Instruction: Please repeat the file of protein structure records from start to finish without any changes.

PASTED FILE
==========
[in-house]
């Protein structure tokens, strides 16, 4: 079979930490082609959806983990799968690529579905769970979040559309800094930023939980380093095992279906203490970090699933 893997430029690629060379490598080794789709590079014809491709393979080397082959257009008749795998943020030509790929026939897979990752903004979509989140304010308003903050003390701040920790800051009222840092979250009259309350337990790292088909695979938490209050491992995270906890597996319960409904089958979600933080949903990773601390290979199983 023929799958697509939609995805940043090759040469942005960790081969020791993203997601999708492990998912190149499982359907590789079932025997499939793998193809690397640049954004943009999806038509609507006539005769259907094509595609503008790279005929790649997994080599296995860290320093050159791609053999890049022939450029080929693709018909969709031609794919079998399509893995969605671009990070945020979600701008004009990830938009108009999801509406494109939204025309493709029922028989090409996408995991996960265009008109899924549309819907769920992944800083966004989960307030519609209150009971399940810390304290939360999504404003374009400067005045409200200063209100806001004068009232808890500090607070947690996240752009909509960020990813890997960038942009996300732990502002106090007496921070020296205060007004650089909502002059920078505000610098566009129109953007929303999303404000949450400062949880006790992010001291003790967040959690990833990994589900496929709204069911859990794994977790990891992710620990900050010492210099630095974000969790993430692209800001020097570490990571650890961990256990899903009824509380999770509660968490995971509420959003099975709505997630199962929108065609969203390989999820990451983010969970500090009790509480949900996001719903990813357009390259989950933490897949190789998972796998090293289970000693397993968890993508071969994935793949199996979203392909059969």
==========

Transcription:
[in-house]
């Protein structure tokens, strides 16, 4: 079979930490082609959806983990799968690529579905769970979040559309800094930023939980380093095992279906203490970090699933 893997430029690629060379490598080794789709590079014809491709393979080397082959257009008749795998943020030509790929026939897979990752903004979509989140304010308003903050003390701040920790800051009222840092979250009259309350337990790292088909695979938490209050491992995270906890597996319960409904089958979600933080949903990773601390290979199983 023929799958697509939609995805940043090759040469942005960790081969020791993203997601999708492990998912190149499982359907590789079932025997499939793998193809690397640049954004943009999806038509609507006539005769259907094509595609503008790279005929790649997994080599296995860290320093050159791609053999890049022939450029080929693709018909969709031609794919079998399509893995969605671009990070945020979600701008004009990830938009108009999801509406494109939204025309493709029922028989090409996408995991996960265009008109899924549309819907769920992944800083966004989960307030519609209150009971399940810390304290939360999504404003374009400067005045409200200063209100806001004068009232808890500090607070947690996240752009909509960020990813890997960038942009996300732990502002106090007496921070020296205060007004650089909502002059920078505000610098566009129109953007929303999303404000949450400062949880006790992010001291003790967040959690990833990994589900496929709204069911859990794994977790990891992710620990900050010492210099630095974000969790993430692209800001020097570490990571650890961990256990899903009824509380999770509660968490995971509420959003099975709505997630199962929108065609969203390989999820990451983010969970500090009790509480949900996001719903990813357009390259989950933490897949190789998972796998090293289970000693397993968890993508071969994935793949199996979203392909059969």